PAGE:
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McNeal Testified on Jihadist Web sites for U.S. House Committee on Foreign Affairs

GregGregory S. McNeal, associate professor of law, was a witness at the U.S. House Committee on Foreign Affairs, Subcommittee on Terrorism, Nonproliferation, and Trade hearing, "U.S. Strategy for Countering Jihadist Websites, "on Wednesday, September 29.

McNeal, who is a national security specialist, spoke on jihadist websites. Other witnesses included Christopher Boucek, an associate in the Middle East Program at the Carnegie Endowment for International Peace, and Mansour Al- Hadj, director of the Reform in the Arab and Muslim World Project at the Middle East Media Research Institute.

McNeal teaches courses in criminal law, national security law, international organizations, and ethics. He is a national security specialist focusing on the institutions and challenges associated with global security, with substantive expertise in national security law, criminal law and procedure, and international criminal law. Before joining Pepperdine in 2010, he co-directed a transnational counterterrorism program for the U.S. Department of Justice and served as an advisor to the chief prosecutor of the Department of Defense Office of Military Commissions on matters related to the prosecution of suspected terrorists held in the detention facility in Guantanamo Bay, Cuba. He has also consulted with members of Congress, the Netherlands Ministry of Foreign Affairs, the Iraqi High Tribunal, and Fortune 500 companies on matters related to counterterrorism, international criminal law, and national security.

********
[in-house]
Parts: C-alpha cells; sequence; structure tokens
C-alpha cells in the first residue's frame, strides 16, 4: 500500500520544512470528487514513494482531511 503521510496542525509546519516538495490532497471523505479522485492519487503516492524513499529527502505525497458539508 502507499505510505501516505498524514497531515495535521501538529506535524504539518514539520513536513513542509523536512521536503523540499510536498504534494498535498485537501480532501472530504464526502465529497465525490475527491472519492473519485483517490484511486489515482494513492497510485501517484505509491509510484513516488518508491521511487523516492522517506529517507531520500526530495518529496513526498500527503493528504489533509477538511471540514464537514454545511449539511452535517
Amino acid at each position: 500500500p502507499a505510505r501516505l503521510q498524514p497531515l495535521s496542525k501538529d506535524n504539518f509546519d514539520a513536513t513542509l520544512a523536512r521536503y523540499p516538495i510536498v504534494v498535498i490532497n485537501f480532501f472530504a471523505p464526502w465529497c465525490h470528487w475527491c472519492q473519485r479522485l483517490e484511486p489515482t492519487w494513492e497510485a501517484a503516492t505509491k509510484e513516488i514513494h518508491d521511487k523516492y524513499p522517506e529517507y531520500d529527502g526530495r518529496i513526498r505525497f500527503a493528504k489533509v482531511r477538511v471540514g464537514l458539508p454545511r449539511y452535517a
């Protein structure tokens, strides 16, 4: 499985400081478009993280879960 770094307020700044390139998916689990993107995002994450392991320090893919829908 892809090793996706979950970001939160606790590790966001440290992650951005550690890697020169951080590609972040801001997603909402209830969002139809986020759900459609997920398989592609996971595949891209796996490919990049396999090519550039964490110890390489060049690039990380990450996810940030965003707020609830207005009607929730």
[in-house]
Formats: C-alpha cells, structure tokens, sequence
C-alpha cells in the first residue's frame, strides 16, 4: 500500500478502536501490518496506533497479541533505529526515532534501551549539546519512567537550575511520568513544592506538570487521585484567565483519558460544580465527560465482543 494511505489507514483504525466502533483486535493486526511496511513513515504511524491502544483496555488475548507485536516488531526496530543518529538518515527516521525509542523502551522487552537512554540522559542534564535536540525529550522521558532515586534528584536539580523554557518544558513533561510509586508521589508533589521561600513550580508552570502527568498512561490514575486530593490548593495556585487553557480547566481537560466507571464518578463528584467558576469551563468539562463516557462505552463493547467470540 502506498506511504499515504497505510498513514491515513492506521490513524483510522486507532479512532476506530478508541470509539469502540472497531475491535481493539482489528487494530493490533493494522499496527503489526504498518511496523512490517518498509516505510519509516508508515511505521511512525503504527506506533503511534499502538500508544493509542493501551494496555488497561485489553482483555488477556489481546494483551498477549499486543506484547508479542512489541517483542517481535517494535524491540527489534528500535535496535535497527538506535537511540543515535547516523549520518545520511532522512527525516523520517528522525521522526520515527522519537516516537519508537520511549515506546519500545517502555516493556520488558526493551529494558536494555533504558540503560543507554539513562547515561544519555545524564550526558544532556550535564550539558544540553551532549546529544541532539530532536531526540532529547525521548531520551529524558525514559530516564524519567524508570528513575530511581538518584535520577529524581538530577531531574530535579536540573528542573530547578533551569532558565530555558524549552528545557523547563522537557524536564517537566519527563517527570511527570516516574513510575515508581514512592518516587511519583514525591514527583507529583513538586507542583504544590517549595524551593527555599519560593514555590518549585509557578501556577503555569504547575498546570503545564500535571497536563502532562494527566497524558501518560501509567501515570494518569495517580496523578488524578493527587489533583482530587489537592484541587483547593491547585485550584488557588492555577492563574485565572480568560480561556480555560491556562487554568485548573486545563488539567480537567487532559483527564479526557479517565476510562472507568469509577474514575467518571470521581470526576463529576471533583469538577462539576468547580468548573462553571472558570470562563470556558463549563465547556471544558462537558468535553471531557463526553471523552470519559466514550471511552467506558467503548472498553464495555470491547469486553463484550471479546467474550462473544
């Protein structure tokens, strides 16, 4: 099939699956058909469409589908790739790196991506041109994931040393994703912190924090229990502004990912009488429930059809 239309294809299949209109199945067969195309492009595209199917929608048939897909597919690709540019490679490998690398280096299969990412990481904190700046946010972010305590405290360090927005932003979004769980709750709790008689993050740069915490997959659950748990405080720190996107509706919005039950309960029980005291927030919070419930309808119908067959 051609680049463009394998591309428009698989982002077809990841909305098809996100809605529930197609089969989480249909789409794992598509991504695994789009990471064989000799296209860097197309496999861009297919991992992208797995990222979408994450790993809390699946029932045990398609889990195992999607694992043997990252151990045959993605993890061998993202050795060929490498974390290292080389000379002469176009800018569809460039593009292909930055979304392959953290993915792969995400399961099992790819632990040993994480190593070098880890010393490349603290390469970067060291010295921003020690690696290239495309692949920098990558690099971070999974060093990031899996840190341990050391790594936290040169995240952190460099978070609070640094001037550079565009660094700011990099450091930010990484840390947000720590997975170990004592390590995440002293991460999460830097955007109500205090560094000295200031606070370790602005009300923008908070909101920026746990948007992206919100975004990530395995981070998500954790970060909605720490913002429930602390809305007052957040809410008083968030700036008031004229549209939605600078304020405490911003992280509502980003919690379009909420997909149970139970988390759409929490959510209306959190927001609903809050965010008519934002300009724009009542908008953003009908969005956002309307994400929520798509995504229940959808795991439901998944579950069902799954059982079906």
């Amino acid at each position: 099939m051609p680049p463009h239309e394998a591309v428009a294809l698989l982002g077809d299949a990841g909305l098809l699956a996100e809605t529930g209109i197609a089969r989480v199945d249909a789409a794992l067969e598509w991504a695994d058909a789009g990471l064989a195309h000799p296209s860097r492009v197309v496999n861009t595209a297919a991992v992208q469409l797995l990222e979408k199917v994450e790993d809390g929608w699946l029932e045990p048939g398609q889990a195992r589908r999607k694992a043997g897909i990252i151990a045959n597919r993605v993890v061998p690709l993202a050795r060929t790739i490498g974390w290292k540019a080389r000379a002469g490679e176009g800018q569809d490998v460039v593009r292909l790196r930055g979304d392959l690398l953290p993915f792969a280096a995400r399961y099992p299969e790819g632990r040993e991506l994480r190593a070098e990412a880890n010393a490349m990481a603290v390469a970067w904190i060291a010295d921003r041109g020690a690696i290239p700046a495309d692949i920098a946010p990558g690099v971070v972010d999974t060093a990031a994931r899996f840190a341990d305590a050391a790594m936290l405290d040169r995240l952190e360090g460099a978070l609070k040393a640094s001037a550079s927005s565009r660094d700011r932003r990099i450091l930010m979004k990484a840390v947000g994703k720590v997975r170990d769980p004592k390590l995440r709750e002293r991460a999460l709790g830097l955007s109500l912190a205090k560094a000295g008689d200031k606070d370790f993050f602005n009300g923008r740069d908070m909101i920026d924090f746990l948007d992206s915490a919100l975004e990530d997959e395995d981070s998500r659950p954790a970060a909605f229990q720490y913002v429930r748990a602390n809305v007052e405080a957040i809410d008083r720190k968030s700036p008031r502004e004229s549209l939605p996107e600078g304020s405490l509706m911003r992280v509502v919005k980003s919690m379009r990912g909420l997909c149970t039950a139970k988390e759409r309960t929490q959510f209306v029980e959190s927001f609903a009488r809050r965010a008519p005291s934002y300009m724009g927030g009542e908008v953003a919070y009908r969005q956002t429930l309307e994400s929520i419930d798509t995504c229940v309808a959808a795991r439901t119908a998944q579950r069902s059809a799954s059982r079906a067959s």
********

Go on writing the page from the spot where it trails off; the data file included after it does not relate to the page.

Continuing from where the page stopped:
The Subcommittee on Terrorism, Nonproliferation, and Trade has oversight and legislative responsibilities over the United States’ efforts to manage and coordinate international programs to combat terrorism as coordinated by the Department of State and other agencies, including diplomatic, economic, and military assistance programs in areas designed to prevent terrorism, and efforts intended to identify, arrest, and bring international terrorists to justice.

For more information visit the Committee on Foreign Affairs.

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